Tuesday, August 26, 2014

Don't Forget the Illustrator When Reading Books to Your Child

An illustrator is the person who provides their artwork skills to enhance the value of reading a good story. Who doesn't like to see pictures of what an author is trying to express to the reader? Allow your child to verbally explain to you what he/she thinks is happening. Give them a few seconds to view all of the delightful colors and expressions. Read the illustrator's name aloud just like you would the author's.

You don't have to go to art galleries to appreciate beautiful artwork.  Watercolor, oil painting, pen and ink, collage, and other forms of artwork can be found in quality children's literature. Take time to tell the story of the artwork, too. Why do you think that color was used? Is it day or night? Inside or outside? What is the season?

Many illustrators have distinct artistic styles that even young children can learn to recognize with very little adult assistance. --Oh, that's illustration from Eric Carle, Tomie de Paola, Don Tate, Cheryl Willis Hudson, etc.

Make sure to have different materials and art supplies for your child to use during family-bonding time or quiet time.

Tuesday, August 19, 2014

Booking and Cooking

When your unique household cooks, allow children to combine ingredients, mix, stir, and taste: Never eat raw or uncooked dough or batter. They also use the descriptive words of literature--nouns, verbs, adjectives, and adverbs--to describe the what, how, where, and why, as well as the movements, textures, tastes, and feelings, associated with food and cooking.

This combination of cooking and books can be continued at home or during homeschooling. As morning pancakes are cooked, consider referring to Eric Carle's Pancakes, Pancakes (Simon & Schuster, 1990) or Green Eggs and Ham by Dr. Seuss (Random House, 1976), or Chicken Soup with Rice by Maurice Sendack (Scholastic, 1976).  Buy or bake different kinds of bread after you read Bread, Bread by Ann Morris (Mulberry, 1989).

Literature and cooking experiences are limited only by your imagination and creativity. Use your child's food preferences as a starting place and expand the experiences from there. Discuss colors of foods that you cook or serve.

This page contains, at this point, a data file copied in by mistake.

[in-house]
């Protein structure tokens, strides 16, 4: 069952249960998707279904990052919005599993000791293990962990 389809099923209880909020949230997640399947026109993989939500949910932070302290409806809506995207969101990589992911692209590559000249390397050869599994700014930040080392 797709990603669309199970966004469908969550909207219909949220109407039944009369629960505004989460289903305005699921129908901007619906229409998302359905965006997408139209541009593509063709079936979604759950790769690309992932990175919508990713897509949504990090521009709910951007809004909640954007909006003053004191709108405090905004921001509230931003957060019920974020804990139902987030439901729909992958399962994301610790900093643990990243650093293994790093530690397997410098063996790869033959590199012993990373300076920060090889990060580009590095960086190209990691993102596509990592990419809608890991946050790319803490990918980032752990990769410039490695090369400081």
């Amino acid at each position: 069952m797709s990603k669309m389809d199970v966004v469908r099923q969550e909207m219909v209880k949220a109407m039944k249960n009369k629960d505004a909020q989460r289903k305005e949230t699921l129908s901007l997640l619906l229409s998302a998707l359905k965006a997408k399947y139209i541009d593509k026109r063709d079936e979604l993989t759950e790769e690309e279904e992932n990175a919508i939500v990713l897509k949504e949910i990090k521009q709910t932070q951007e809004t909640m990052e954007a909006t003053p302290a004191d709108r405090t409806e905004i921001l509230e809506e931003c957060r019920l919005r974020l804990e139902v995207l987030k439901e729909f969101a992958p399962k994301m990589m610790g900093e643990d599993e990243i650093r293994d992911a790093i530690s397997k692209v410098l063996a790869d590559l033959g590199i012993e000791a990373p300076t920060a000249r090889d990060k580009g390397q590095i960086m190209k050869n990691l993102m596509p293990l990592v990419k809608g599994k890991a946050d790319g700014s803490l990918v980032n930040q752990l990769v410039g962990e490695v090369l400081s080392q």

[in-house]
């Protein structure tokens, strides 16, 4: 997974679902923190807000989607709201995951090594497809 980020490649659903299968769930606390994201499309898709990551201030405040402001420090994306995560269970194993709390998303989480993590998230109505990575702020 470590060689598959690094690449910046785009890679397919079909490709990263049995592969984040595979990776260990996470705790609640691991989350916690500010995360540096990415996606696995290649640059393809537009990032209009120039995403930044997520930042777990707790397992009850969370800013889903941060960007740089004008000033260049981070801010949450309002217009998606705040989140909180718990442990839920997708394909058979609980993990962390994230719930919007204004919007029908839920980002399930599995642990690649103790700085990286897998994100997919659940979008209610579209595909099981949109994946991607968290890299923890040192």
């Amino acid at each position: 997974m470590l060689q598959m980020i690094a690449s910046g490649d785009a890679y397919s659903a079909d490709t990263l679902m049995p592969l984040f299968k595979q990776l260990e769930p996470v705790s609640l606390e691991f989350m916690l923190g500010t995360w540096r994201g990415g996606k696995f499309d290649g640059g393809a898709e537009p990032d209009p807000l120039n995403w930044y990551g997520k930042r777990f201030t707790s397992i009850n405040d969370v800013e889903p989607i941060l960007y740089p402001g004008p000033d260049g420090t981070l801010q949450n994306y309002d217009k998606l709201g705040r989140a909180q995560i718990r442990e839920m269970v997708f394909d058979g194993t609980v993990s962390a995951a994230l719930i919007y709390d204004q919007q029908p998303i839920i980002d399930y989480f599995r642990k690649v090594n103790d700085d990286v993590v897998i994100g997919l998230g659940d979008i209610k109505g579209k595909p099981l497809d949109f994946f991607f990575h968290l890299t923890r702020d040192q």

As in any other shared reading time, talking about the story is just as important as reading the book. Make comments about the plot as you read, helping connect events in the book to the child's life.  Ask questions that help your child think about the story.  Or read a child-friendly recipe together and prepare food item.  Discuss the math concepts--measurements, fractions, liquids, solids, too.

Connecting books with enjoyable family experiences--like cooking or conversation--sends your child the message that reading is fun for children and grown-ups, too.

Tuesday, August 12, 2014

Which is First? Learning Whole Words or Alphabet Sounds

Many children first learn of the initial letter of their own name, which has a great deal of meaning and importance to them.

Some children learn to read without knowing the names of letters or the sounds associated with them. But research shows that for "most" children, associating names and sounds with the alphabet comes before actual or conventional reading.

You may still drill letter names, but include other fun ways of learning them. For instance, children enjoy labeling items that they choose. Sound out the name of the object together to determine which initial letter to use, then cut out big letters from magazines or newspapers and invite the child to tape them on items that he/she wants labeled. Why not try labeling important pieces of household items such as a living room clock--"clock."

Play I Spy letter ... Try simple activities such as reading logos of favorite foods and stores, identifying street signs, writing grocery lists together, and playing with magnetic letters on the refrigerator door while singing the alphabet song. Don't forget to include a routine read aloud or story time tradition in your unique household. Remember, children learn through play and adults do too :)